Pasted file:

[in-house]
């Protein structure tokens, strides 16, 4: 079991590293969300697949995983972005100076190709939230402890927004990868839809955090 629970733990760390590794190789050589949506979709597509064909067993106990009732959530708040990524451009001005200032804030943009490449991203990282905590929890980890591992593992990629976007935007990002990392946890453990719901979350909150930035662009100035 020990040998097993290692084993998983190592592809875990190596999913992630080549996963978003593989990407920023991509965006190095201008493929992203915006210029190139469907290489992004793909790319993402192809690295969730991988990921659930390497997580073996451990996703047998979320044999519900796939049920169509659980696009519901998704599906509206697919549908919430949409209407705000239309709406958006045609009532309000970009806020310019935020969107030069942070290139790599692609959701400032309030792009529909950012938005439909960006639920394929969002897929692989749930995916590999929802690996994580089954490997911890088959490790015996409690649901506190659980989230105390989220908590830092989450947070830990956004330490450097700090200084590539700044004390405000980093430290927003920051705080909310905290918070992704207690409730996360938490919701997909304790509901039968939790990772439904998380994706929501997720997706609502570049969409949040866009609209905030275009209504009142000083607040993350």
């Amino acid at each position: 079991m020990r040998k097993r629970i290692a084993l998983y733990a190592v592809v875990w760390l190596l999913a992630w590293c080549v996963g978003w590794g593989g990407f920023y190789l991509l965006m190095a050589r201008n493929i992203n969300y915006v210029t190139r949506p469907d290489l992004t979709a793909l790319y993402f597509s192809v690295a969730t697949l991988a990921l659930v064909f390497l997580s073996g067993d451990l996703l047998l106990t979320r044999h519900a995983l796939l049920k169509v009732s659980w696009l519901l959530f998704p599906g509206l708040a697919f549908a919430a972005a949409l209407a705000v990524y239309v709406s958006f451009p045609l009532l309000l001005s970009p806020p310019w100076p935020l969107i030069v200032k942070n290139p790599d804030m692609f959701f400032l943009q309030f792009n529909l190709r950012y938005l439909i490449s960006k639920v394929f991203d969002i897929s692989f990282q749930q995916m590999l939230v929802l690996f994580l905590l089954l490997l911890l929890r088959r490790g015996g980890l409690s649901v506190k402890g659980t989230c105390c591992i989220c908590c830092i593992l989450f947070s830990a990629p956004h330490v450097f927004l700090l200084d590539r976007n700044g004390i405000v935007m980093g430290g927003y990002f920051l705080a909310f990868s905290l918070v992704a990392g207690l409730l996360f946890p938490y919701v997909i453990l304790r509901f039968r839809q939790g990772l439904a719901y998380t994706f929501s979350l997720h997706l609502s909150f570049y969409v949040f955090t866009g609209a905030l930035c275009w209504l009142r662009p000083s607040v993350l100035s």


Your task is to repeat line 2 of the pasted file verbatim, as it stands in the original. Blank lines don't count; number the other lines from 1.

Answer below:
């Protein structure tokens, strides 16, 4: 079991590293969300697949995983972005100076190709939230402890927004990868839809955090 629970733990760390590794190789050589949506979709597509064909067993106990009732959530708040990524451009001005200032804030943009490449991203990282905590929890980890591992593992990629976007935007990002990392946890453990719901979350909150930035662009100035 020990040998097993290692084993998983190592592809875990190596999913992630080549996963978003593989990407920023991509965006190095201008493929992203915006210029190139469907290489992004793909790319993402192809690295969730991988990921659930390497997580073996451990996703047998979320044999519900796939049920169509659980696009519901998704599906509206697919549908919430949409209407705000239309709406958006045609009532309000970009806020310019935020969107030069942070290139790599692609959701400032309030792009529909950012938005439909960006639920394929969002897929692989749930995916590999929802690996994580089954490997911890088959490790015996409690649901506190659980989230105390989220908590830092989450947070830990956004330490450097700090200084590539700044004390405000980093430290927003920051705080909310905290918070992704207690409730996360938490919701997909304790509901039968939790990772439904998380994706929501997720997706609502570049969409949040866009609209905030275009209504009142000083607040993350």